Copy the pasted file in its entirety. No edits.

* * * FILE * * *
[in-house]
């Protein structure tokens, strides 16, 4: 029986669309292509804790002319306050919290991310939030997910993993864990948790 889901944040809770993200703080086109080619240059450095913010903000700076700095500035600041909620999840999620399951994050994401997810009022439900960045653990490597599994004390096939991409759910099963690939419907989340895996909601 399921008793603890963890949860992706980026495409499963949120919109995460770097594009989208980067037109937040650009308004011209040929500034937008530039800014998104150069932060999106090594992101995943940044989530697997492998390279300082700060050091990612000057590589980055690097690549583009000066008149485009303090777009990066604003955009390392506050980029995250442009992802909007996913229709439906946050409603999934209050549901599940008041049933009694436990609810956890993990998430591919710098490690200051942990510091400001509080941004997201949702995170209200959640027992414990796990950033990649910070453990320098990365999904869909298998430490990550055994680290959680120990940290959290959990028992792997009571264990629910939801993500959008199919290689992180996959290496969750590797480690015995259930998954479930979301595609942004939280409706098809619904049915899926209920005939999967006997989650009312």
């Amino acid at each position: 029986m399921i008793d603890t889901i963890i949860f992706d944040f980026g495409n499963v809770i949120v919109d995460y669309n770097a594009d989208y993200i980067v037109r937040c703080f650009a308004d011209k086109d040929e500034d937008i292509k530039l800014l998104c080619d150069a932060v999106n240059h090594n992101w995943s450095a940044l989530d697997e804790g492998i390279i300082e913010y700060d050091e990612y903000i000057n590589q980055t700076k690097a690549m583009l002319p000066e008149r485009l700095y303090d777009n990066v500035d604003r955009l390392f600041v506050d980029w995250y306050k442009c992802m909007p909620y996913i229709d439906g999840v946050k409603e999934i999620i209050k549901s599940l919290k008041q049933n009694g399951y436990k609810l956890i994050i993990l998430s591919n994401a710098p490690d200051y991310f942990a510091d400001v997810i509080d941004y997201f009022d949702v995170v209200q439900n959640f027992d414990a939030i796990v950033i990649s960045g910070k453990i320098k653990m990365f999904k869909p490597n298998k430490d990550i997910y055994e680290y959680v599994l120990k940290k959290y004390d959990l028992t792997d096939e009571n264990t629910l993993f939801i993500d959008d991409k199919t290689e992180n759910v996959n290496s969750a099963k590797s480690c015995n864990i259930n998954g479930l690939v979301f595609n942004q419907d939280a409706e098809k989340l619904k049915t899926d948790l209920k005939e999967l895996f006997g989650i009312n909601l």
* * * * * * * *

[in-house]
């Protein structure tokens, strides 16, 4: 029986669309292509804790002319306050919290991310939030997910993993864990948790 889901944040809770993200703080086109080619240059450095913010903000700076700095500035600041909620999840999620399951994050994401997810009022439900960045653990490597599994004390096939991409759910099963690939419907989340895996909601 399921008793603890963890949860992706980026495409499963949120919109995460770097594009989208980067037109937040650009308004011209040929500034937008530039800014998104150069932060999106090594992101995943940044989530697997492998390279300082700060050091990612000057590589980055690097690549583009000066008149485009303090777009990066604003955009390392506050980029995250442009992802909007996913229709439906946050409603999934209050549901599940008041049933009694436990609810956890993990998430591919710098490690200051942990510091400001509080941004997201949702995170209200959640027992414990796990950033990649910070453990320098990365999904869909298998430490990550055994680290959680120990940290959290959990028992792997009571264990629910939801993500959008199919290689992180996959290496969750590797480690015995259930998954479930979301595609942004939280409706098809619904049915899926209920005939999967006997989650009312």
């Amino acid at each position: 029986m399921i008793d603890t889901i963890i949860f992706d944040f980026g495409n499963v809770i949120v919109d995460y669309n770097a594009d989208y993200i980067v037109r937040c703080f650009a308004d011209k086109d040929e500034d937008i292509k530039l800014l998104c080619d150069a932060v999106n240059h090594n992101w995943s450095a940044l989530d697997e804790g492998i390279i300082e913010y700060d050091e990612y903000i000057n590589q980055t700076k690097a690549m583009l002319p000066e008149r485009l700095y303090d777009n990066v500035d604003r955009l390392f600041v506050d980029w995250y306050k442009c992802m909007p909620y996913i229709d439906g999840v946050k409603e999934i999620i209050k549901s599940l919290k008041q049933n009694g399951y436990k609810l956890i994050i993990l998430s591919n994401a710098p490690d200051y991310f942990a510091d400001v997810i509080d941004y997201f009022d949702v995170v209200q439900n959640f027992d414990a939030i796990v950033i990649s960045g910070k453990i320098k653990m990365f999904k869909p490597n298998k430490d990550i997910y055994e680290y959680v599994l120990k940290k959290y004390d959990l028992t792997d096939e009571n264990t629910l993993f939801i993500d959008d991409k199919t290689e992180n759910v996959n290496s969750a099963k590797s480690c015995n864990i259930n998954g479930l690939v979301f595609n942004q419907d939280a409706e098809k989340l619904k049915t899926d948790l209920k005939e999967l895996f006997g989650i009312n909601l």